Archive for October, 2007

Initial Views on Reshuffle

October 31st, 2007 at 3:41 pm by David Farrar

I love the three main newspapers having their own political blogs.  It means we get reaction within a couple of hours.  All three have now done a post, so let’s look at what they say:

Colin Espiner at The Press says:

Helen Clark has unveiled her new Cabinet line-up but it’s less than overwhelming.

In fact, this line-up is really little more than a new lick of paint and a replacement of the tapware – certainly not out with the kitchen sink. The faces staring back at the Opposition benches next week will bear a remarkable similarity to the current lot – except that David Cunliffe and Chris Carter will slip into the front bench seats being vacated by Trevor Mallard and Steve Maharey.

Of those reshuffled, the biggest changes are undoubtedly the huge promotion of Cunliffe to health portfolio and consequent sidelining of Pete Hodgson. Clark talked up Hodgson as a magnificent health minister this morning, but there’s no question he’s been pulled for his poor performance.

The next biggest change is the elevation of Chris Carter, who sheds the relatively lightweight portfolios of housing and conservation for the biggie of education. Maharey has left some big shoes for Carter to fill, and he will need to toughen up considerably in this crucial portfolio.

Beyond this, however, there is little to indicate a new team is waiting on the bench. Time-servers like Jim Anderton, Rick Barker and Parekura Horomia remain in Cabinet. Outside, plodders including Judith Tizard, Harry Duynhoven, Mita Ririnui and Mahara Okeroa will continue to draw their ministerial salaries for doing very little.

In fact, Tizard has been asked to do even less, losing her Auckland Issues portfolio, which has been abolished – although whether Auckland no longer has any issues or Clark is admitting they can’t be solved is less clear. (I wonder who will carry Clark’s handbag now?) 

Clark has opted for the minimum of new blood that she felt she could get away with without facing accusations of a Clayton’s (excuse the pun) reshuffle. There are no bold moves and nothing that signifies a change of approach from this administration.

Perhaps that is the right recipe – after all, it’s served Clark and Labour well for the past eight years. But with Labour trailing 12 points in some polls, one might have expected a slightly bigger roll of the dice from the Prime Minister.

Vernon Small from the Dom Post chimes in:

Prime Minister Helen Clark has delivered on her promise to make substantial changes to her cabinet – at least by her own track record – in the drive for a fourth term in office.

In other areas Clark has gone for her safest pairs of hands – Michael Cullen in Treaty negotiations, Phil Goff in Corrections and Annette King in Justice as the head of a team of more right-leaning MPs in the justice and corrections area.

Clark was at pains to point out that half the ministers in today’s line up were not in cabinet after the 1999 election and almost half were not in the post 2002 one either.

But one problem remains – the ministers outside cabinet which she select, as opposed to the caucus election for cabinet – still need a clean out of underperforming ministers. That should be her next job to get her administration ready for the 2008 election.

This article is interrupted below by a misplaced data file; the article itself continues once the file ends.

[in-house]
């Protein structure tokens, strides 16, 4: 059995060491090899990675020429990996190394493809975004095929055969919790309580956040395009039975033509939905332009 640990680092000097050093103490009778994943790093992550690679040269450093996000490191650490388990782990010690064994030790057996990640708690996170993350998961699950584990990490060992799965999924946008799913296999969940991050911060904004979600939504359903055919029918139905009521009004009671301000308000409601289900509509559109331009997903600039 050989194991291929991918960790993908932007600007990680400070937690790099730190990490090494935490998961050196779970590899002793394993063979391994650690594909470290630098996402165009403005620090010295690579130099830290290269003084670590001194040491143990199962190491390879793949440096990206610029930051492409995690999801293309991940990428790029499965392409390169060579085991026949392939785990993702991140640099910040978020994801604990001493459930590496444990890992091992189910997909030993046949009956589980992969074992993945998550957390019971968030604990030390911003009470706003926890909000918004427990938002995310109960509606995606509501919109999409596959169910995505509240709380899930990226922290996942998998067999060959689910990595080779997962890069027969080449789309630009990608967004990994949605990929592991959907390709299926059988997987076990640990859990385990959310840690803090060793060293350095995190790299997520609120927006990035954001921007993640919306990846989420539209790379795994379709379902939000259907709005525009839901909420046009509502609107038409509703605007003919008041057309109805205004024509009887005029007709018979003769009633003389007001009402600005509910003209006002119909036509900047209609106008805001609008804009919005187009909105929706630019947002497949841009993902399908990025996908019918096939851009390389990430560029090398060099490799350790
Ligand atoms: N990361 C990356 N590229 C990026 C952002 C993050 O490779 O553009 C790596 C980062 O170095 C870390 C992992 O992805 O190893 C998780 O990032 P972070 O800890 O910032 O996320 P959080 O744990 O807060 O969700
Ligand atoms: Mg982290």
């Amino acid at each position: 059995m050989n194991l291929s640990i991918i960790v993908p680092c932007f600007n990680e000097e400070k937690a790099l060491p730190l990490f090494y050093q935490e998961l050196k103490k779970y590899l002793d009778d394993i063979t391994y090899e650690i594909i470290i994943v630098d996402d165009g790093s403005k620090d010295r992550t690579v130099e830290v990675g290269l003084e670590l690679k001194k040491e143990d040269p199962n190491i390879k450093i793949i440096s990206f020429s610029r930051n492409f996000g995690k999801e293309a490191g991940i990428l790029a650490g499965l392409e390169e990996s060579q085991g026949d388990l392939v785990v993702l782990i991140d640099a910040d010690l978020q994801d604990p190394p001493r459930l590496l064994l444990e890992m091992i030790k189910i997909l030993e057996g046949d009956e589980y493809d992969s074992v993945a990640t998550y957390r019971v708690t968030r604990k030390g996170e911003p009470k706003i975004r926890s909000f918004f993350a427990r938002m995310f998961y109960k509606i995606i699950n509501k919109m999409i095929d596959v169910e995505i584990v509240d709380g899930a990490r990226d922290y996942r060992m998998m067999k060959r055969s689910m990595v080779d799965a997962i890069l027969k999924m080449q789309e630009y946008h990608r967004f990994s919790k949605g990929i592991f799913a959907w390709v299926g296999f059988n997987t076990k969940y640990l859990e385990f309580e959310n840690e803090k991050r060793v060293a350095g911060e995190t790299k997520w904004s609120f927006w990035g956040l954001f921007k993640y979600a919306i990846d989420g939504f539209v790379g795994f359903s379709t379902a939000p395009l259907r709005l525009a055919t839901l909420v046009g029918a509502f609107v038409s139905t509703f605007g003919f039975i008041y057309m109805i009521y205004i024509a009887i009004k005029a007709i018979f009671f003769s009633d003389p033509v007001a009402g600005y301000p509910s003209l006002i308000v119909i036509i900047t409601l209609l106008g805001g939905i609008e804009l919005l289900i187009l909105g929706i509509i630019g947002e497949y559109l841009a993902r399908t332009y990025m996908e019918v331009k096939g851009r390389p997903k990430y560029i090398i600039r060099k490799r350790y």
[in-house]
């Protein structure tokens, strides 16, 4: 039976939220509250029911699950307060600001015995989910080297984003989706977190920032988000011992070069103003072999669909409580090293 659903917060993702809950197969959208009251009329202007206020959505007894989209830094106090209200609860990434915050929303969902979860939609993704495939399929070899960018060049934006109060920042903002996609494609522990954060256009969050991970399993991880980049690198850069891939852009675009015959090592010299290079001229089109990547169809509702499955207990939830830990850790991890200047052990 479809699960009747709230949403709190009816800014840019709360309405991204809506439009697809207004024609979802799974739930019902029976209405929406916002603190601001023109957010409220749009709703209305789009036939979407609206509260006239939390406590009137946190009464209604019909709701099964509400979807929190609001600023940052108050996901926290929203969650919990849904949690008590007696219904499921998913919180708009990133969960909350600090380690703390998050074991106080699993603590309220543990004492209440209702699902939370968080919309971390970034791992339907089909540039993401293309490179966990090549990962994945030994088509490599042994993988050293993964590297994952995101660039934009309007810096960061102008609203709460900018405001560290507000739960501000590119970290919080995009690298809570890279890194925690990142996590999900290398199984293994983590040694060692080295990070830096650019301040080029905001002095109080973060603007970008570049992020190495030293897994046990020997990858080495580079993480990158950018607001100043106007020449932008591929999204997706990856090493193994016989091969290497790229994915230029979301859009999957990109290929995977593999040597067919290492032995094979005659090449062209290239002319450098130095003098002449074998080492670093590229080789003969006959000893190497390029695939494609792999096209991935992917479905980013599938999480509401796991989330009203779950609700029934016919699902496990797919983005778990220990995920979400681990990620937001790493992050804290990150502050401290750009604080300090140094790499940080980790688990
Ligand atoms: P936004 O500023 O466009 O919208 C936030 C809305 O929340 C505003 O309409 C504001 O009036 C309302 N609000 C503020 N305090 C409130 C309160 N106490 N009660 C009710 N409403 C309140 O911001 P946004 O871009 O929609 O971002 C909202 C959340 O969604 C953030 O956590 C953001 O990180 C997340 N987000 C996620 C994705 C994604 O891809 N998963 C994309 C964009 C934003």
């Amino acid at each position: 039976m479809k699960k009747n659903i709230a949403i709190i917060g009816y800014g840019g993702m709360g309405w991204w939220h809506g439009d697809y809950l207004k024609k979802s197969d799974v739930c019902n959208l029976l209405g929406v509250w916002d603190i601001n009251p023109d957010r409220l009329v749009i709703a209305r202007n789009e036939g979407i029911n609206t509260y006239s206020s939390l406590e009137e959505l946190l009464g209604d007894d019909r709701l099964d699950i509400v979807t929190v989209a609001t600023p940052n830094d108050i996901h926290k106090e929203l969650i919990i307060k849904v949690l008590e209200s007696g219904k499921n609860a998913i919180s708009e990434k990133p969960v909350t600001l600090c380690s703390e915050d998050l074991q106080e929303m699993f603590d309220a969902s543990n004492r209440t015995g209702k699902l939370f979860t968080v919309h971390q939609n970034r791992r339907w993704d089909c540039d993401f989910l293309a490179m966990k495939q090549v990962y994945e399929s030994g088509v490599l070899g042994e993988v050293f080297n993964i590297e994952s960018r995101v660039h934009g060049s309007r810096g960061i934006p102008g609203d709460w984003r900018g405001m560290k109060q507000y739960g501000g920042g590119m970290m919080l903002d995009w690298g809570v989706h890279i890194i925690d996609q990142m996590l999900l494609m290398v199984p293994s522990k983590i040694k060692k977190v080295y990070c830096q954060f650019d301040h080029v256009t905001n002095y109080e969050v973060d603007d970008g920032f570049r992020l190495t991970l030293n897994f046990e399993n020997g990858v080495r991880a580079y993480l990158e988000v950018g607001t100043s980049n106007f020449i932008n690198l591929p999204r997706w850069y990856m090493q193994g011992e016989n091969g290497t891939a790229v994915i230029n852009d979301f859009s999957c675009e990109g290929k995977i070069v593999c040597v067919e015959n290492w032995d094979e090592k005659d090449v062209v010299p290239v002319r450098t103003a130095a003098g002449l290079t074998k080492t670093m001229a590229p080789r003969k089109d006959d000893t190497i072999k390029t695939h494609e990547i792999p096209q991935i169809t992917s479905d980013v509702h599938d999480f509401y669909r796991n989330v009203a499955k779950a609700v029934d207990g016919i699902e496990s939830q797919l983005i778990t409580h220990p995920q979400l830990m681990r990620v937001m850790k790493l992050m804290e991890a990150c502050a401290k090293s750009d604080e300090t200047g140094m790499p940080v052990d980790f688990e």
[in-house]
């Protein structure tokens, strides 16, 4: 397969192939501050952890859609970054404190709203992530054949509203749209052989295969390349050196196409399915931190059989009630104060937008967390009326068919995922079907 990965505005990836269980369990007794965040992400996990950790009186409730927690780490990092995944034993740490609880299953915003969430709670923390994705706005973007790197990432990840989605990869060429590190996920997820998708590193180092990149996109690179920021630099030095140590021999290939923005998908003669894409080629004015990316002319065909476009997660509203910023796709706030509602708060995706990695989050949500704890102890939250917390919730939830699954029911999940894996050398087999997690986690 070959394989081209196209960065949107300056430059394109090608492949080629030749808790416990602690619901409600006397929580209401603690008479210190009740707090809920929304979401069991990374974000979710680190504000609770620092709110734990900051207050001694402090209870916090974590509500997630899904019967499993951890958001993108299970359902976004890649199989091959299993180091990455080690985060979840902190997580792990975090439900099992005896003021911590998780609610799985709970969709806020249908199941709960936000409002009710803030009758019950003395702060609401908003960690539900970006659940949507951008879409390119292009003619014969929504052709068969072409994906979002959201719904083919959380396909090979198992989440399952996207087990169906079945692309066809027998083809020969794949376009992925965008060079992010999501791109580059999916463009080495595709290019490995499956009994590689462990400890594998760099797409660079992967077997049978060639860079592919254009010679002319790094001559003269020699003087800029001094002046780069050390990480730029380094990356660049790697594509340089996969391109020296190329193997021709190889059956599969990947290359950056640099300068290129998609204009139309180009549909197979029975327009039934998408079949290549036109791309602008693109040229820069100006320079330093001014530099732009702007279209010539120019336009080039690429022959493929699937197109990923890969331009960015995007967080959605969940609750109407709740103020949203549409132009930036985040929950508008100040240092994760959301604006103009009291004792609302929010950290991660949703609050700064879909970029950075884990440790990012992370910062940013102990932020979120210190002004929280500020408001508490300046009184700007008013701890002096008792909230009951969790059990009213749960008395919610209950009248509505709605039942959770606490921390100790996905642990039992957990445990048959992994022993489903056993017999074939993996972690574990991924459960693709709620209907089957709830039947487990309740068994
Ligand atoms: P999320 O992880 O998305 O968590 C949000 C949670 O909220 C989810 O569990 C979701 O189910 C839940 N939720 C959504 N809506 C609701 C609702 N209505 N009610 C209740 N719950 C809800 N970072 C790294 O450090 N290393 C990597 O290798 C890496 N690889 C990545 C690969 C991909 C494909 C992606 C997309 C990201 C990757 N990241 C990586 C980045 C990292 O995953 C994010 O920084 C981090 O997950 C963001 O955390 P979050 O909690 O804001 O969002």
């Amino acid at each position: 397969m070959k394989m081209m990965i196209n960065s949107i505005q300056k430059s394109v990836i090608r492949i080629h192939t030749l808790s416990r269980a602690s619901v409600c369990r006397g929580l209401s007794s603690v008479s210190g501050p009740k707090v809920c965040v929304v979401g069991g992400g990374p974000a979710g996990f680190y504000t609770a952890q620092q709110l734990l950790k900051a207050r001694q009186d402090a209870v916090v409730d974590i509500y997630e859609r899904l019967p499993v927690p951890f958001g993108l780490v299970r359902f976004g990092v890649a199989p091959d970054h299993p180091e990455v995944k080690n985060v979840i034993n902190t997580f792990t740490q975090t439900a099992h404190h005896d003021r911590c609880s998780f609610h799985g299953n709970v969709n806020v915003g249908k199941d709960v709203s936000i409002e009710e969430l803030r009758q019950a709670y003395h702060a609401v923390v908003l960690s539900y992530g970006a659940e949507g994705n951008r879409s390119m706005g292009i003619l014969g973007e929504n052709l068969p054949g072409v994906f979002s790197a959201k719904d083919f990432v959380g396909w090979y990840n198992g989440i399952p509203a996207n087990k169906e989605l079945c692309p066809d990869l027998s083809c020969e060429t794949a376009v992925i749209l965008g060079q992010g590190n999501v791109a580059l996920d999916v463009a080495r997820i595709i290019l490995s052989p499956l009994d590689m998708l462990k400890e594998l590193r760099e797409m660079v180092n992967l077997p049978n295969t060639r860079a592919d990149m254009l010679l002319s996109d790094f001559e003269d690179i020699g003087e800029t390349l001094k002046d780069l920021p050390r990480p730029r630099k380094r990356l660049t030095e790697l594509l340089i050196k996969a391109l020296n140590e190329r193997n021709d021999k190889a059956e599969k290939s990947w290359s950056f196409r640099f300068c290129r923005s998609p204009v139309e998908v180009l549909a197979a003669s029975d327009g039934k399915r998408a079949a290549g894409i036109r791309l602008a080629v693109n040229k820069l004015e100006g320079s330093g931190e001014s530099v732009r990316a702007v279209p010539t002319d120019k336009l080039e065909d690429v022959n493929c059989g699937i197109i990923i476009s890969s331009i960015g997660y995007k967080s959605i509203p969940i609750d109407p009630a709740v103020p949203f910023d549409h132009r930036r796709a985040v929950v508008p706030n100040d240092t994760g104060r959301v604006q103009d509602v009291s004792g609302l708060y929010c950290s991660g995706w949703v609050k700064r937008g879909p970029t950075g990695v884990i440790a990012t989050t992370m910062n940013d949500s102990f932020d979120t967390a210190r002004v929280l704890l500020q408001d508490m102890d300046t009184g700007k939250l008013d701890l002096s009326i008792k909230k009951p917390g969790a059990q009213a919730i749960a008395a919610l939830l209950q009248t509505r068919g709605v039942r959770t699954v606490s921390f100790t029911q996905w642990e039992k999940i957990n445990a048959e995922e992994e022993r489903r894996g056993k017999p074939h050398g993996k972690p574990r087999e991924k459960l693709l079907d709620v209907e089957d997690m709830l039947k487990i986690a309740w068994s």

And finally Audrey Young from the NZ Herald:

It is hardly Helen Clark’s big, fat bold reshuffle.

There is no Wow! factor is this reshuffle. But she has been bolder than usual in a couple of respects.

She has finally done what she has never done before and demoted a minister on performance.

Helen Clark’s other bold move, and her biggest risk, is promoting Chris Carter to Education.

Yes, he was a former teacher and his partner is a school principal but Education is an almighty step up from Conservation and Housing. Just ask Trevor Mallard and Steve Maharey.

David Cunliffe deserved a big promotion and got it with Health.

Steve Chadwick is a surprise promotion to the Cabinet – outside Cabinet, maybe, but inside Cabinet makes little sense other than satisfying the informal quota system Clark operates by: a woman and of the Left to replace Burton. Winnie Laban was probably more deserving.

A significant part of the reshuffle is in what hasn’t happened to Phil Goff. By not giving him the mega-domestic portfolio of Health, Goff is still sitting in the wings available to step up to Finance – without major disruption – when Cullen chooses it is time to go.

Overall not a lot of excitement over the moves.  As Colin said, if 12% behind you should be more radical.

I didn’t pick up earlier that they have abolished the portfolio of Auckland Issues. Does this mean they have all been solved?

While the promotions are all generally reasonably sound, the problem is there are still a hell of a lot of Ministers who are not performing, and doing little to justify their salary. New Zealand does not need an Executive of 28.

Who got what

October 31st, 2007 at 12:49 pm by David Farrar

Shane Jones, Maryan Street and Steve Chadwick all go into Cabinet with Clark sacking Mark Burton.

Darren Hughes replaces Dover Samuels as a Minister outside Cabinet.

Mallard is back to the second row and loses economic development, sport and RWC.

Hodgson loses health.

UPDATE: Now have the full list.

The two new front benchers are Chris Carter and David Cunliffe.  Note I was one of the very few predicting Carter would get Education and the front bench.